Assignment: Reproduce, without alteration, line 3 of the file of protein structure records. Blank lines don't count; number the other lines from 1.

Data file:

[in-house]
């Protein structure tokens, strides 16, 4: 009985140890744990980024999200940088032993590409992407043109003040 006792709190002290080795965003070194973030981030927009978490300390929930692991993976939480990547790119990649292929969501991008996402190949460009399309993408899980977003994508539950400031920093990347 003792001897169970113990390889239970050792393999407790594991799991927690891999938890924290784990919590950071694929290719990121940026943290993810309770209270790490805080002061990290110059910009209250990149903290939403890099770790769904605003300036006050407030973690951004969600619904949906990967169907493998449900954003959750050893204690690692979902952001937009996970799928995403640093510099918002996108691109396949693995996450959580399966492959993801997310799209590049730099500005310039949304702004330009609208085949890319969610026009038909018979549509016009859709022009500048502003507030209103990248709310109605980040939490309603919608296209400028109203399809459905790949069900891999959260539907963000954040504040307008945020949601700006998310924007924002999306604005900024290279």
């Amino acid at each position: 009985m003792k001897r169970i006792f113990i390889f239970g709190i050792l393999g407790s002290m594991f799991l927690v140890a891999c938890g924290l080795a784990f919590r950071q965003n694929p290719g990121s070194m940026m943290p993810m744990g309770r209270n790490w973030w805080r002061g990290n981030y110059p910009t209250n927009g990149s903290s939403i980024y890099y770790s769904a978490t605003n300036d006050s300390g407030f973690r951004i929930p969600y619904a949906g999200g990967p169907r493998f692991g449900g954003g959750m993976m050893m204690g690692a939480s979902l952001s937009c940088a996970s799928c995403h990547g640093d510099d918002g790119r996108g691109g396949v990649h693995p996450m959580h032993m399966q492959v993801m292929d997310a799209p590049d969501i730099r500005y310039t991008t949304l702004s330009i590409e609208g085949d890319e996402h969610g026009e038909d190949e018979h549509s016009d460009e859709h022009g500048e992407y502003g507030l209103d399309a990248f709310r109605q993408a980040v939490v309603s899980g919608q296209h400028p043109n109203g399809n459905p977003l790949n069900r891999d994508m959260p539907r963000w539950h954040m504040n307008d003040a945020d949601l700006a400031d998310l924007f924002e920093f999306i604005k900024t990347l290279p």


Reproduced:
């Amino acid at each position: 009985m003792k001897r169970i006792f113990i390889f239970g709190i050792l393999g407790s002290m594991f799991l927690v140890a891999c938890g924290l080795a784990f919590r950071q965003n694929p290719g990121s070194m940026m943290p993810m744990g309770r209270n790490w973030w805080r002061g990290n981030y110059p910009t209250n927009g990149s903290s939403i980024y890099y770790s769904a978490t605003n300036d006050s300390g407030f973690r951004i929930p969600y619904a949906g999200g990967p169907r493998f692991g449900g954003g959750m993976m050893m204690g690692a939480s979902l952001s937009c940088a996970s799928c995403h990547g640093d510099d918002g790119r996108g691109g396949v990649h693995p996450m959580h032993m399966q492959v993801m292929d997310a799209p590049d969501i730099r500005y310039t991008t949304l702004s330009i590409e609208g085949d890319e996402h969610g026009e038909d190949e018979h549509s016009d460009e859709h022009g500048e992407y502003g507030l209103d399309a990248f709310r109605q993408a980040v939490v309603s899980g919608q296209h400028p043109n109203g399809n459905p977003l790949n069900r891999d994508m959260p539907r963000w539950h954040m504040n307008d003040a945020d949601l700006a400031d998310l924007f924002e920093f999306i604005k900024t990347l290279p």